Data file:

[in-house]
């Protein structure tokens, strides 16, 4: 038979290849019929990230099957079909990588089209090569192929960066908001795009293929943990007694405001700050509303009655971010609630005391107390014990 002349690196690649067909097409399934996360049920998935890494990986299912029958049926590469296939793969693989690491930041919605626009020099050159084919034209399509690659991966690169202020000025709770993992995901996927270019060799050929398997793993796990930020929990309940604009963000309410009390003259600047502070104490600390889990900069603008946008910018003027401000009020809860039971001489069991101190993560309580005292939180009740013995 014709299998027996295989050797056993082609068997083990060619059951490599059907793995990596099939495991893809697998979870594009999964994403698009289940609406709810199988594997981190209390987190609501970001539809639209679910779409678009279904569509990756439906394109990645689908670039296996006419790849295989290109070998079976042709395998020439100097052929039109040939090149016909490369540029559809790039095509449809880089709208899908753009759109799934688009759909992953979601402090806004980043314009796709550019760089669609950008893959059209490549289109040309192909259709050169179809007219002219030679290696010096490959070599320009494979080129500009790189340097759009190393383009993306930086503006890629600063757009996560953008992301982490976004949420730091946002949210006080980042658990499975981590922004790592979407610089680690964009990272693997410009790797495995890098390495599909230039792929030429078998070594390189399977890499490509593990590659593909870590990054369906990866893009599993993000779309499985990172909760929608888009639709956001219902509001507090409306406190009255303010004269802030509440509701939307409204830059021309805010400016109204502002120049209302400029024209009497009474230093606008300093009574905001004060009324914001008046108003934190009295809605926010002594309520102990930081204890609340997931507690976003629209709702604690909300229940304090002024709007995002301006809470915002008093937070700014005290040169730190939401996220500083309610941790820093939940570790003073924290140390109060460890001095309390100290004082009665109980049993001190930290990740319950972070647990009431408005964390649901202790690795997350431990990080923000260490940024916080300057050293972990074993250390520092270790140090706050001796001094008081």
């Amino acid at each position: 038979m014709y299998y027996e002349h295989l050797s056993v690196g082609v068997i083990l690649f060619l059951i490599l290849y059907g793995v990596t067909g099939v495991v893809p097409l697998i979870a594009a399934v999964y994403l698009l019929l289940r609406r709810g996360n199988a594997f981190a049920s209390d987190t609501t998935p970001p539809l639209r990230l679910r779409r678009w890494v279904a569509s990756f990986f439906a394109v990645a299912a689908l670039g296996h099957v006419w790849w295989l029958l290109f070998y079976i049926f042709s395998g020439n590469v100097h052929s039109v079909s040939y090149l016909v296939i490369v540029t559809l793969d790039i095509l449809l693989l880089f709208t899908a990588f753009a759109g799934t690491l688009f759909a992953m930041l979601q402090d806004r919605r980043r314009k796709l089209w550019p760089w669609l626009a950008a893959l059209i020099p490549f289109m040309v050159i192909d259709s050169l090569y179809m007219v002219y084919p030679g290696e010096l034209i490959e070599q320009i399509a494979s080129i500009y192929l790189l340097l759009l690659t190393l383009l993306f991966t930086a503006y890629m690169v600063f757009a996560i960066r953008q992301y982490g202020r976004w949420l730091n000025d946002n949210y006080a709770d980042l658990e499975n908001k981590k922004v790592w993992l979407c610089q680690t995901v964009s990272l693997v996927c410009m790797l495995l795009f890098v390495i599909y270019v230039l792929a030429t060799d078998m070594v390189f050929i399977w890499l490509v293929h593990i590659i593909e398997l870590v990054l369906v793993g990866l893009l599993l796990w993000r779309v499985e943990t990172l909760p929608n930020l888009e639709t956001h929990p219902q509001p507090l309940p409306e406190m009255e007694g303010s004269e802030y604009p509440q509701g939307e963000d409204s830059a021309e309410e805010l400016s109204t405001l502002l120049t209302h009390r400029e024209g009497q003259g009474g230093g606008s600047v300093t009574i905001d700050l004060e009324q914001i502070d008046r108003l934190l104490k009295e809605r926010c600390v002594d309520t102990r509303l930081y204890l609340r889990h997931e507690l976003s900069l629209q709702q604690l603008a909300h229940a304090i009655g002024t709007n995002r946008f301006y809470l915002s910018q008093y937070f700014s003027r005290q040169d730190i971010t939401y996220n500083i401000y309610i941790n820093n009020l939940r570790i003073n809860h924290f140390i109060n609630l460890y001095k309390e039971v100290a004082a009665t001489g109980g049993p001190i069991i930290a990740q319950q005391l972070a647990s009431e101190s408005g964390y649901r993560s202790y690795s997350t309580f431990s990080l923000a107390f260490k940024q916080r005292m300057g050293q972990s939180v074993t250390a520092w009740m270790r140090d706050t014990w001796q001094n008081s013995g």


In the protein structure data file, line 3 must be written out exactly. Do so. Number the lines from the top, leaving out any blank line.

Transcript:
């Amino acid at each position: 038979m014709y299998y027996e002349h295989l050797s056993v690196g082609v068997i083990l690649f060619l059951i490599l290849y059907g793995v990596t067909g099939v495991v893809p097409l697998i979870a594009a399934v999964y994403l698009l019929l289940r609406r709810g996360n199988a594997f981190a049920s209390d987190t609501t998935p970001p539809l639209r990230l679910r779409r678009w890494v279904a569509s990756f990986f439906a394109v990645a299912a689908l670039g296996h099957v006419w790849w295989l029958l290109f070998y079976i049926f042709s395998g020439n590469v100097h052929s039109v079909s040939y090149l016909v296939i490369v540029t559809l793969d790039i095509l449809l693989l880089f709208t899908a990588f753009a759109g799934t690491l688009f759909a992953m930041l979601q402090d806004r919605r980043r314009k796709l089209w550019p760089w669609l626009a950008a893959l059209i020099p490549f289109m040309v050159i192909d259709s050169l090569y179809m007219v002219y084919p030679g290696e010096l034209i490959e070599q320009i399509a494979s080129i500009y192929l790189l340097l759009l690659t190393l383009l993306f991966t930086a503006y890629m690169v600063f757009a996560i960066r953008q992301y982490g202020r976004w949420l730091n000025d946002n949210y006080a709770d980042l658990e499975n908001k981590k922004v790592w993992l979407c610089q680690t995901v964009s990272l693997v996927c410009m790797l495995l795009f890098v390495i599909y270019v230039l792929a030429t060799d078998m070594v390189f050929i399977w890499l490509v293929h593990i590659i593909e398997l870590v990054l369906v793993g990866l893009l599993l796990w993000r779309v499985e943990t990172l909760p929608n930020l888009e639709t956001h929990p219902q509001p507090l309940p409306e406190m009255e007694g303010s004269e802030y604009p509440q509701g939307e963000d409204s830059a021309e309410e805010l400016s109204t405001l502002l120049t209302h009390r400029e024209g009497q003259g009474g230093g606008s600047v300093t009574i905001d700050l004060e009324q914001i502070d008046r108003l934190l104490k009295e809605r926010c600390v002594d309520t102990r509303l930081y204890l609340r889990h997931e507690l976003s900069l629209q709702q604690l603008a909300h229940a304090i009655g002024t709007n995002r946008f301006y809470l915002s910018q008093y937070f700014s003027r005290q040169d730190i971010t939401y996220n500083i401000y309610i941790n820093n009020l939940r570790i003073n809860h924290f140390i109060n609630l460890y001095k309390e039971v100290a004082a009665t001489g109980g049993p001190i069991i930290a990740q319950q005391l972070a647990s009431e101190s408005g964390y649901r993560s202790y690795s997350t309580f431990s990080l923000a107390f260490k940024q916080r005292m300057g050293q972990s939180v074993t250390a520092w009740m270790r140090d706050t014990w001796q001094n008081s013995g």